It occurred to me that Museveni might understand, better than his critics, how much Uganda had to lose from the growth of Islamic extremism in the Horn. There are Muslim communities in every sub-Saharan country between Somalia and Mauritania, many of whom live as minorities with legitimate social grievances. AQIM, al-Qaida In the Maghreb, was active in Algeria, Mauritania and Niger. Ansar Dine, a militant Tuareg group thought to be linked to AQIM, was taking control of northern Mali. Another group, Boko Haram – ‘Books Forbidden’ or ‘Western education is sinful’– was already terrorizing swathes of northern Nigeria. Did Museveni worry that such Islamist groups could link up in the future, and that Islamism, if left unchecked, could topple his country like a domino? He was not alone, if so.

The Ugandan military had encountered a contingent of Boko Haram operating from a former pasta factory in northern Mogadishu when they first arrived in 2007.7 In 2012 General Carter Ham, the commander of Africom, the US Africa Command, told an audience in Washington that there were other more recent indications that extremist groups, particularly AQIM and Boko Haram, were attempting to coordinate their efforts through the sharing of funds, training and explosives; and he warned that others, including al-Shabaab, could do the same in the future.8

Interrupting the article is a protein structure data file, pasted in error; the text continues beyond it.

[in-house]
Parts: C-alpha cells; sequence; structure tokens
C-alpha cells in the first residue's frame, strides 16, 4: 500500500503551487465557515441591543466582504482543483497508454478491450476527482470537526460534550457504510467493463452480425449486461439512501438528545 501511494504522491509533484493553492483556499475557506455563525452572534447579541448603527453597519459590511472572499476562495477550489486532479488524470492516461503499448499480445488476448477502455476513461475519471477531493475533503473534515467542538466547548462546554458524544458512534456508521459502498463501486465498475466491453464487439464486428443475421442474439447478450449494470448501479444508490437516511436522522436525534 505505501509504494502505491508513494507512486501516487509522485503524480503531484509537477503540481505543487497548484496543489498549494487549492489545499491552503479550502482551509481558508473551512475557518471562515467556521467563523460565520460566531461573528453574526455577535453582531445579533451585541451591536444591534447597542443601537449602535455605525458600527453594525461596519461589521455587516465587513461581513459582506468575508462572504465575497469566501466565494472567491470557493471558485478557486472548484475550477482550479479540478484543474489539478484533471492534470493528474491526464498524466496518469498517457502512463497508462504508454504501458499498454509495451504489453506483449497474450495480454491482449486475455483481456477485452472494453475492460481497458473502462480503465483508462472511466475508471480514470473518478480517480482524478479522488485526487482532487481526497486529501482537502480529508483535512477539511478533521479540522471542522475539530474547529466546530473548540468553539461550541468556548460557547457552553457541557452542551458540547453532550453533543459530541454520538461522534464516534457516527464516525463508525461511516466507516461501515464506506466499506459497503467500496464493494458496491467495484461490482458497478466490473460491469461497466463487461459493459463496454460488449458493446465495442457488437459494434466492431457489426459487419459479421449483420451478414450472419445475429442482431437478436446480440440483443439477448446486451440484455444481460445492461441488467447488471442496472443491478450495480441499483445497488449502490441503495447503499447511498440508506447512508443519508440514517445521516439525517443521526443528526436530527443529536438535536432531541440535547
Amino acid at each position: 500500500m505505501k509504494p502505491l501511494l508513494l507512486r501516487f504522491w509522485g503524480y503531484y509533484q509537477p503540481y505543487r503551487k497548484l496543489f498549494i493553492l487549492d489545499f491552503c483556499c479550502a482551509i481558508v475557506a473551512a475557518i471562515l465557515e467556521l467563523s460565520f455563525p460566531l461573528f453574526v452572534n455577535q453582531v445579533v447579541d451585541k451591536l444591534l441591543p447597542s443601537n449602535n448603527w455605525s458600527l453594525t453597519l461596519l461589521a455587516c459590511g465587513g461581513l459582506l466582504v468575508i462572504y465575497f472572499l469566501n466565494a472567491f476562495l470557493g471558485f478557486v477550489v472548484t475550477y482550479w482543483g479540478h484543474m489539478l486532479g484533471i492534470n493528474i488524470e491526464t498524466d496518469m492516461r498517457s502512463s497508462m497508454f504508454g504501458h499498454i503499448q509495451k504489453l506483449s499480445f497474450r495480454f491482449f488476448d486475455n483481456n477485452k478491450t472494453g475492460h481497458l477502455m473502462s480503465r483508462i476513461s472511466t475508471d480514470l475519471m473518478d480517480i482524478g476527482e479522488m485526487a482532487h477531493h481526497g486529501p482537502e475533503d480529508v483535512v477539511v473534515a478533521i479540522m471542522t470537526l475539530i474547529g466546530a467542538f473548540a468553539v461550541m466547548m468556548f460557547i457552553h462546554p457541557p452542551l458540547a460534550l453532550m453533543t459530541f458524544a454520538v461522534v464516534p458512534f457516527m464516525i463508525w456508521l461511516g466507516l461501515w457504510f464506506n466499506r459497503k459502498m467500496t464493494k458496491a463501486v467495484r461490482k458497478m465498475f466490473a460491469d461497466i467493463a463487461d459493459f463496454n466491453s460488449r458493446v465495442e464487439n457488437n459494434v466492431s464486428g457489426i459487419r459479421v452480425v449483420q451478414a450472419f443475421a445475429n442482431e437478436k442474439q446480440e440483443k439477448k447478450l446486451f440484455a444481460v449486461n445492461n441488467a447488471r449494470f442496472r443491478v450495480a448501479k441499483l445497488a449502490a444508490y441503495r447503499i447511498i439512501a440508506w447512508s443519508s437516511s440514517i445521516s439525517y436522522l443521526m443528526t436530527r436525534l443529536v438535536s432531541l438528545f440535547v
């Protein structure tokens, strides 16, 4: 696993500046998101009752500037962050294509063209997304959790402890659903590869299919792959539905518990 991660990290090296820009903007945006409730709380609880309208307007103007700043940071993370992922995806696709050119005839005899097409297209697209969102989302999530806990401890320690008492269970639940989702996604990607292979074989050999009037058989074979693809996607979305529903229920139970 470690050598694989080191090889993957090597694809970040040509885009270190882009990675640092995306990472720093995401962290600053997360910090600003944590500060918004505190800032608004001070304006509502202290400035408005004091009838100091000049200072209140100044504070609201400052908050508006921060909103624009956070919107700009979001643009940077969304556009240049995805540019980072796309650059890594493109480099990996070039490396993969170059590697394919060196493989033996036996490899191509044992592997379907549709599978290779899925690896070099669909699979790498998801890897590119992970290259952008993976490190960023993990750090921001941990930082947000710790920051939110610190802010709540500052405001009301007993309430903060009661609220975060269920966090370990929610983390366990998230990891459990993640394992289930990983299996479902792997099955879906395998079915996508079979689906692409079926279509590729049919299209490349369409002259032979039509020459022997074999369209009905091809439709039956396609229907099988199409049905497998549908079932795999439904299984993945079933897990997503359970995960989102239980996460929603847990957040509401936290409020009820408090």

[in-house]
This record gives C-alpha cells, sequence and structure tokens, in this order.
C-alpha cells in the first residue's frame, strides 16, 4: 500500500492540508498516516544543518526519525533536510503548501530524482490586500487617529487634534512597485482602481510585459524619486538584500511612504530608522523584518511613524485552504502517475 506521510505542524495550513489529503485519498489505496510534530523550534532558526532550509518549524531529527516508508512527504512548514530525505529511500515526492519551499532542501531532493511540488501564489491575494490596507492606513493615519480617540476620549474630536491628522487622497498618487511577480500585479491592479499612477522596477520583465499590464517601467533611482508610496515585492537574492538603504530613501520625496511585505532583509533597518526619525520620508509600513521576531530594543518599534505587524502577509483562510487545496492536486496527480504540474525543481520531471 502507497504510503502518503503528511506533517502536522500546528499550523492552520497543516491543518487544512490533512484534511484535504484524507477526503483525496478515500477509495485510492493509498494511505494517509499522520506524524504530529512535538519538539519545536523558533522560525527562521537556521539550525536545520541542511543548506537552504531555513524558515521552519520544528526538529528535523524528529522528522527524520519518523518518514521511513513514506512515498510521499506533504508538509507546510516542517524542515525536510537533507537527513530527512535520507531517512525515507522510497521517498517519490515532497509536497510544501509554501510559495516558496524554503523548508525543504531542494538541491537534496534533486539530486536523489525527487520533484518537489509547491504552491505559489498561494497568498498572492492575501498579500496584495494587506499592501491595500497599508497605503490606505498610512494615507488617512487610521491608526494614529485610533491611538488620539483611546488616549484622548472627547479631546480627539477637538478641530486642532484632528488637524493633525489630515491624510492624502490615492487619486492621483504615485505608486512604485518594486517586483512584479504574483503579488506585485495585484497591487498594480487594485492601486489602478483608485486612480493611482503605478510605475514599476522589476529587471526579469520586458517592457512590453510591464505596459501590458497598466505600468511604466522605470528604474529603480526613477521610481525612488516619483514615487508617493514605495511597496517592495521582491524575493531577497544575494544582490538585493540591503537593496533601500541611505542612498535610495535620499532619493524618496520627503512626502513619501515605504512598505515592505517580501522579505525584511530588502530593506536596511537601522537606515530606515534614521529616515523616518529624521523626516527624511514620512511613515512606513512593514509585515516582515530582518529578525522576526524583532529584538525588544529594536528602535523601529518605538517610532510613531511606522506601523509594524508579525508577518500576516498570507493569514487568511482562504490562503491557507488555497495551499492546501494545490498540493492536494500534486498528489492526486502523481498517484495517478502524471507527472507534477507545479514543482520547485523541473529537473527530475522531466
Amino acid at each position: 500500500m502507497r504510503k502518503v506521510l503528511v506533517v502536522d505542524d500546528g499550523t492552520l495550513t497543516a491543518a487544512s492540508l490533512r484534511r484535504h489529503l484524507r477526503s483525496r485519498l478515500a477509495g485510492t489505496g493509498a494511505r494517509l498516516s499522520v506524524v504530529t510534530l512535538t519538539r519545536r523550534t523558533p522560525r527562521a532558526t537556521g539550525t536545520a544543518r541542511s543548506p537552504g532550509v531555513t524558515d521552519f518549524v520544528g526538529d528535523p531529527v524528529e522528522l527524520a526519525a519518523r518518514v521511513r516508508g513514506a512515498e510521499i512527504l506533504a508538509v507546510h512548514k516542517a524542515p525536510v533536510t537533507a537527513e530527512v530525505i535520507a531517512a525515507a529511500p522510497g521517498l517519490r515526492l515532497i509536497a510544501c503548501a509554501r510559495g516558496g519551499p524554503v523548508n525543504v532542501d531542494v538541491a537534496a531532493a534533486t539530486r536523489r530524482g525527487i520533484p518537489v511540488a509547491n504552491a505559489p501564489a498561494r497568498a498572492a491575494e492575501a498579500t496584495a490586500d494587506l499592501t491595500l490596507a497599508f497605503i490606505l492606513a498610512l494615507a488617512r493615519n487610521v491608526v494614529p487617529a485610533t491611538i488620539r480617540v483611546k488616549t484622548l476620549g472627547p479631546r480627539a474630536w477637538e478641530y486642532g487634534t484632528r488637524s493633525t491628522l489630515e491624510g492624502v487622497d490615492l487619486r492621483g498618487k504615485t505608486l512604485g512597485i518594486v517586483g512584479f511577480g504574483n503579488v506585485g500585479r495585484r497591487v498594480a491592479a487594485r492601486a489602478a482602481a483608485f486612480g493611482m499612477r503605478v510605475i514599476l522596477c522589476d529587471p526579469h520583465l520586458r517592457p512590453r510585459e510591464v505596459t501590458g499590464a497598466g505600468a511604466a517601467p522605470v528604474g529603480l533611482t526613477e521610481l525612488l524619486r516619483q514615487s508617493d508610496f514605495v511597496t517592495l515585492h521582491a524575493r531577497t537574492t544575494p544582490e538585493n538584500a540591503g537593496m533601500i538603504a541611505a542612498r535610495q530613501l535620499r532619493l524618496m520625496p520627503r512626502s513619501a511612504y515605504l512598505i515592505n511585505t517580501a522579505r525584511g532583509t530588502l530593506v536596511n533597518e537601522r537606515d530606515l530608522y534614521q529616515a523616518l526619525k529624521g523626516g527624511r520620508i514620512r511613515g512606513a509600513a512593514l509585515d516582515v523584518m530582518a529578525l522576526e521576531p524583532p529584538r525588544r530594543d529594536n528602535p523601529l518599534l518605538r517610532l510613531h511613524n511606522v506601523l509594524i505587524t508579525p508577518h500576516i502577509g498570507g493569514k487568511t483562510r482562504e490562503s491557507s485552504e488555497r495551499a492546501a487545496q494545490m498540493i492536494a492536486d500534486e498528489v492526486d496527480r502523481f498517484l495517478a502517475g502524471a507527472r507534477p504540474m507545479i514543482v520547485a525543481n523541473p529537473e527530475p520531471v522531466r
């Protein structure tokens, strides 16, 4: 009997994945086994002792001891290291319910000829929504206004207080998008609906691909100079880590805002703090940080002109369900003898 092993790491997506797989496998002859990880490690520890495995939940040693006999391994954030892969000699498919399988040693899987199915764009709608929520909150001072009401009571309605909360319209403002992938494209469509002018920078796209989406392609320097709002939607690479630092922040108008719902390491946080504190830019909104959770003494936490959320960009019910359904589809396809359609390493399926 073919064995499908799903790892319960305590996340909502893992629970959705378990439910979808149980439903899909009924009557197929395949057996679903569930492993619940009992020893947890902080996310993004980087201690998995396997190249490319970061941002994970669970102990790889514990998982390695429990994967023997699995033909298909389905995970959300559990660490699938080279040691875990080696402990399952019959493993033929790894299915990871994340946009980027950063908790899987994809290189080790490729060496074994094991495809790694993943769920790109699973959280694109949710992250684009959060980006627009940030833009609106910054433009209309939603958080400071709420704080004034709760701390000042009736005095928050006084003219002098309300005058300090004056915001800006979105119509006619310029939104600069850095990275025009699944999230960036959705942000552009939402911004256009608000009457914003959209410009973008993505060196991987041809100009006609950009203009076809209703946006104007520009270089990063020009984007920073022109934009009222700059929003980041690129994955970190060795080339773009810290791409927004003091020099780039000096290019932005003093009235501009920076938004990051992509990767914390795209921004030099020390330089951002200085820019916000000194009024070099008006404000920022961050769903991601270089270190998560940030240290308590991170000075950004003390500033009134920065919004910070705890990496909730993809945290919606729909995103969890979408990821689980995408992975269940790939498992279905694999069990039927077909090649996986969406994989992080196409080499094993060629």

The westward creep of Islam, including its extremist elements, was hardly a new phenomenon in Africa. Gerald Hanley, a British officer who spent years among the northern Somali in the 1940s, theorized in 1971 that it was a reaction to a century or more of colonial racism. ‘Christianity is right to worry about the spread of Islam in Africa, and must honestly face the question of why it has happened,’ he wrote.9 ‘Islam does wonders for the self-respect of non-white people . . . I have never been able to find any colour bar in Islam, and, dreary though the ignorant and fanatical portion of Islam can be – as dreary as Victorian Imperial Christianity was – it does start off from a firm base about colour. It does not try to show it has no colour bar; it has none.’*